As always, feedback and additional suggestions are welcome.

How To Comment In Social Media – An Infographic Of Tips For High Quality Feedback is from The ASIDE Blog.


Edublogger’s Guide To Involving Parents With Blogs is from the Edublogger.

100+ Ideas And Prompts For Student Blogging is from The Edublogger.

If you found this post useful, you might want to look at previous “The Best…” lists and also consider subscribing to this blog for free.

Author: Larry Ferlazzo

I'm a high school teacher in Sacramento, CA.


  1. Thanks, Larry, for pointing me this way. I absolutely second your “comment” post preference because it really successfully tackles the important issue of politeness 2.0 – an attitude (and also a skill) vital to our students’ presents and futures (and – again – Langwitches does an excellent job by making the complex and necessary sound so easy and manageable…-)

  2. Larry,
    This is true collaboration!
    I am getting ready to blog with our 5th graders…start writing how-to posts about it….you get a resource list together for me.

  3. Pingback: Langwitches » Blogging with Elementary School Students

  4. Hey Larry,

    First, I hope you’re well! I haven’t had a chance to stop by in a while and miss learning from you—and from all of your friends over at In Practice.

    Second, glad that you found my Commenting on a Voicethread post worthwhile. It’s nice to know that I can help you out a bit, considering how much I’ve learned from you over the past year.

    Finally, I also post all of my digital PD resources—on blogging, wikis, Voicethread etc here:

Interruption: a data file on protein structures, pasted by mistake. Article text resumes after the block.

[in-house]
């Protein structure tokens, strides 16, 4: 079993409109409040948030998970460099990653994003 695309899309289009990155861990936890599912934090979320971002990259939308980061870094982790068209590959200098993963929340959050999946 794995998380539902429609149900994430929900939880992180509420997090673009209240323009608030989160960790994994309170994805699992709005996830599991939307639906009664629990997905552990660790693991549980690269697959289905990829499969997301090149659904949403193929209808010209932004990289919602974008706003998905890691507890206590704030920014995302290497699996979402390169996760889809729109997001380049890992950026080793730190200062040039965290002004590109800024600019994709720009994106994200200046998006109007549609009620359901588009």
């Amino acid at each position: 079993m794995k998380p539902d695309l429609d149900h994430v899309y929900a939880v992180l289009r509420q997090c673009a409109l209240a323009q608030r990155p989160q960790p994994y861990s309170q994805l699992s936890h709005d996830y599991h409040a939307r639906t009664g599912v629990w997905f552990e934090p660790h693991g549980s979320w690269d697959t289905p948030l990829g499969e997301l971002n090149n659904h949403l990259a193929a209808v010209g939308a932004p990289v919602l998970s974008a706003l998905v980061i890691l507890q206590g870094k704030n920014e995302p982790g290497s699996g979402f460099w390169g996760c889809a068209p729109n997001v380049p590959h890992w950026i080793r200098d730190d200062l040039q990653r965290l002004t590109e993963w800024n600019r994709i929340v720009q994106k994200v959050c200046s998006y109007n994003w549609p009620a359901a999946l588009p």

You might find something helpful there for your blogging projects.

    Rock right on,

  5. Thanks for the great information! I want to have my students blog, and this collection of articles gave me some great ideas for implementing it.

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  7. Thanks for this Larry, and Bill for your link as well 🙂
    I have been blogging with my classes for 3 years now, each year building it up by adding an extra class – in 2009, almost all of my classes will be supported by a class blog. I use RSS subscriptions to keep track of the posts and comments. Mostly I just use a class blog, but this year my years 8 students will all make their own reflection/homework blog as well.

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  10. I love your amazing links. I don’t know when you find time to do your other work.

    I don’t know whether it’s my age, but I’m finding the underlined links difficult to see. Any chance of going to something a little clearer?

    • Leigh,

      You’re not the first person to mention that problem. It’s a function in the design them on my blog. Sue Waters at Edublogs is helping me figure out a redesign for my blog, and having one that allows links to stand-out a lot more will certainly be an element of it.


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  12. Thanks a lot for this! I have been blogging with students for a while, but it is great to think more formally about how I am introducing the various aspects you address. I know I need to be more consistent between classes as well. TIme to get more organized!

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  14. Just finding this in 2011-great list! Don’t forget Darren Kuropatwa’s “scribe post” method for class blogs:

    He got me started and I’ve been at it 3 years now with my environmental science classes. The kids and I develop a rubric to grade quality posts each year.

  15. Pingback: Why I Want My Students to Blog | Teaching Context